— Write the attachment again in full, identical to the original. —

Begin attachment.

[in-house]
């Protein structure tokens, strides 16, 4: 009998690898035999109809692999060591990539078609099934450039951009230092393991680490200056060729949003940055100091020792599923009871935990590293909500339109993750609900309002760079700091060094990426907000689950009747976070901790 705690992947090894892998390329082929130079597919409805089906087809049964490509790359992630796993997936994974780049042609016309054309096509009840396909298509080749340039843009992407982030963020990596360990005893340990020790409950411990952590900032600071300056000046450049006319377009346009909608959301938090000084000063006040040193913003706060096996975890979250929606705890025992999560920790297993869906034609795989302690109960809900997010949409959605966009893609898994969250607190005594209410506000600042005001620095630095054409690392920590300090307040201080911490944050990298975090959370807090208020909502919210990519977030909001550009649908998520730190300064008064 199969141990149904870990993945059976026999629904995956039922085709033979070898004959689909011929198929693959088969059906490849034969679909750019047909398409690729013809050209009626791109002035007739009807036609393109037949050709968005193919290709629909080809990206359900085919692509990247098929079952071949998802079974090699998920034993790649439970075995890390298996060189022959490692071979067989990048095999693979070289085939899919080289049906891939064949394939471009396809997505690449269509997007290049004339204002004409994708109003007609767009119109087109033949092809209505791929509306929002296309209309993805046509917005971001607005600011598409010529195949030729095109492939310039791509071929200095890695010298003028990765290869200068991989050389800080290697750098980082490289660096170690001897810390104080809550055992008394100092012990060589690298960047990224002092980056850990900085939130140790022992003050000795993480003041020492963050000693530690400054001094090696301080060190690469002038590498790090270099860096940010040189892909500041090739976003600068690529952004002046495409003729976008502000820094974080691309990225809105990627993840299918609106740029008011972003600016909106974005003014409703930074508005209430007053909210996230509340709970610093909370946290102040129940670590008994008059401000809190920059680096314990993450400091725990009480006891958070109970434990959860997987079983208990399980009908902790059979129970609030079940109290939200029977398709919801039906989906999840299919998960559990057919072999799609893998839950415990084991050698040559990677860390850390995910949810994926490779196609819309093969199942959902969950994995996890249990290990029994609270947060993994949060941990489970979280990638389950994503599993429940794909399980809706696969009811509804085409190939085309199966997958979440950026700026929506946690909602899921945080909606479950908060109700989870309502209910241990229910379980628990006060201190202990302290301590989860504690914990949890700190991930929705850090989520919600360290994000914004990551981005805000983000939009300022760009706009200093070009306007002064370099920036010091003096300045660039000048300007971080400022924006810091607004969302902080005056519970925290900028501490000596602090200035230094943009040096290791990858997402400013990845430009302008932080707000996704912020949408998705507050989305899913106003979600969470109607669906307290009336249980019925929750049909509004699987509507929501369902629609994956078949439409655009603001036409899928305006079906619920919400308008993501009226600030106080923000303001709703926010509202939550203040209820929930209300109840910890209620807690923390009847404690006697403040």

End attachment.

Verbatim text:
[in-house]
């Protein structure tokens, strides 16, 4: 009998690898035999109809692999060591990539078609099934450039951009230092393991680490200056060729949003940055100091020792599923009871935990590293909500339109993750609900309002760079700091060094990426907000689950009747976070901790 705690992947090894892998390329082929130079597919409805089906087809049964490509790359992630796993997936994974780049042609016309054309096509009840396909298509080749340039843009992407982030963020990596360990005893340990020790409950411990952590900032600071300056000046450049006319377009346009909608959301938090000084000063006040040193913003706060096996975890979250929606705890025992999560920790297993869906034609795989302690109960809900997010949409959605966009893609898994969250607190005594209410506000600042005001620095630095054409690392920590300090307040201080911490944050990298975090959370807090208020909502919210990519977030909001550009649908998520730190300064008064 199969141990149904870990993945059976026999629904995956039922085709033979070898004959689909011929198929693959088969059906490849034969679909750019047909398409690729013809050209009626791109002035007739009807036609393109037949050709968005193919290709629909080809990206359900085919692509990247098929079952071949998802079974090699998920034993790649439970075995890390298996060189022959490692071979067989990048095999693979070289085939899919080289049906891939064949394939471009396809997505690449269509997007290049004339204002004409994708109003007609767009119109087109033949092809209505791929509306929002296309209309993805046509917005971001607005600011598409010529195949030729095109492939310039791509071929200095890695010298003028990765290869200068991989050389800080290697750098980082490289660096170690001897810390104080809550055992008394100092012990060589690298960047990224002092980056850990900085939130140790022992003050000795993480003041020492963050000693530690400054001094090696301080060190690469002038590498790090270099860096940010040189892909500041090739976003600068690529952004002046495409003729976008502000820094974080691309990225809105990627993840299918609106740029008011972003600016909106974005003014409703930074508005209430007053909210996230509340709970610093909370946290102040129940670590008994008059401000809190920059680096314990993450400091725990009480006891958070109970434990959860997987079983208990399980009908902790059979129970609030079940109290939200029977398709919801039906989906999840299919998960559990057919072999799609893998839950415990084991050698040559990677860390850390995910949810994926490779196609819309093969199942959902969950994995996890249990290990029994609270947060993994949060941990489970979280990638389950994503599993429940794909399980809706696969009811509804085409190939085309199966997958979440950026700026929506946690909602899921945080909606479950908060109700989870309502209910241990229910379980628990006060201190202990302290301590989860504690914990949890700190991930929705850090989520919600360290994000914004990551981005805000983000939009300022760009706009200093070009306007002064370099920036010091003096300045660039000048300007971080400022924006810091607004969302902080005056519970925290900028501490000596602090200035230094943009040096290791990858997402400013990845430009302008932080707000996704912020949408998705507050989305899913106003979600969470109607669906307290009336249980019925929750049909509004699987509507929501369902629609994956078949439409655009603001036409899928305006079906619920919400308008993501009226600030106080923000303001709703926010509202939550203040209820929930209300109840910890209620807690923390009847404690006697403040």